Not So Jobless
Phew. I got the job at the new school. The Catholic one! Ha! Actually, I'm really excited. The pluses are that the English department seems really supportive, with some really nice people in it; the students are/seem? well behaved and conscientious - OMG!; the commute will be easy - just 20 minutes! In fact, just 30% of the staff are Catholic, so that shouldn't be a concern. On the downside, the school is older and something of a gongshow for space. Teachers in the English department do not have their own classrooms, or even their own working spaces! It seems to me that everyone works in the staff room, among the carousing that goes on there. There are piles of peoples' crap everywhere because there is not room for storage. Not ideal. I don't work well in chaos. Compromises, compromises.
Of course, contracts must still be arranged (inclusive of my $6000/year paycut - training salaries, ugh), but it should all go off without a hitch. Though now that I've wrote that, I am reminded that this is England. Nothing is hitch-free in England.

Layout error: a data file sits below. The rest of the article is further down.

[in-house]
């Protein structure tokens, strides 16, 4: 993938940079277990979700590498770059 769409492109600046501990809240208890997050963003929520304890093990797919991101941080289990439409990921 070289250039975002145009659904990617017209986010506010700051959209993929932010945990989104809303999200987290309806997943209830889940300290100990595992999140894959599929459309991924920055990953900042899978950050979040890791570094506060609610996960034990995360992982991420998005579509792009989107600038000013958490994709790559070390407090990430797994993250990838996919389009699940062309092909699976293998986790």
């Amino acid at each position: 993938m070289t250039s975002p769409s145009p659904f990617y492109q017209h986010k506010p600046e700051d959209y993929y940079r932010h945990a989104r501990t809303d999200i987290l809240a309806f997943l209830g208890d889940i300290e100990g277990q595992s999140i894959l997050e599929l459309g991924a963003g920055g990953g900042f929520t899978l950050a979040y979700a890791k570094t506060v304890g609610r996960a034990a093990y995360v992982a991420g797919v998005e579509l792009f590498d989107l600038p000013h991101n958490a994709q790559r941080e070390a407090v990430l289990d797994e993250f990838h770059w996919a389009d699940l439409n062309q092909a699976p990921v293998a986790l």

Friday, May 09, 2008
I *heart* Internet
This age of technology is ever-impressive. This morning I emailed a confirmation to our travel provider. We are decided and ready to book our THREE resorts in Zanzibar. She mailed me back almost instantly. From Johannesburg. Yep, that's AFRICA.
Wednesday, May 07, 2008
Great Man, Great Wall
A couple weeks ago Riccardo was in China for work. It was a GONGshow, in the truest sense of the word. Everything that could go wrong for him, did go wrong. I felt so bad for him when we talked on the phone (usually at 2:00am his time). But somehow, after the issues with his hugely expensive display stand, after battles with customs over all their product and advertising, after 14 18-hour work days in a row, Riki was able to fulfill a lifelong dream: to walk the Great Wall.Apparently the hike was arduous, and I was hearing about sore calves for days after his arrival back in England, but aren't these pictures worth it?
Lions and Lions and Lions, Oh My!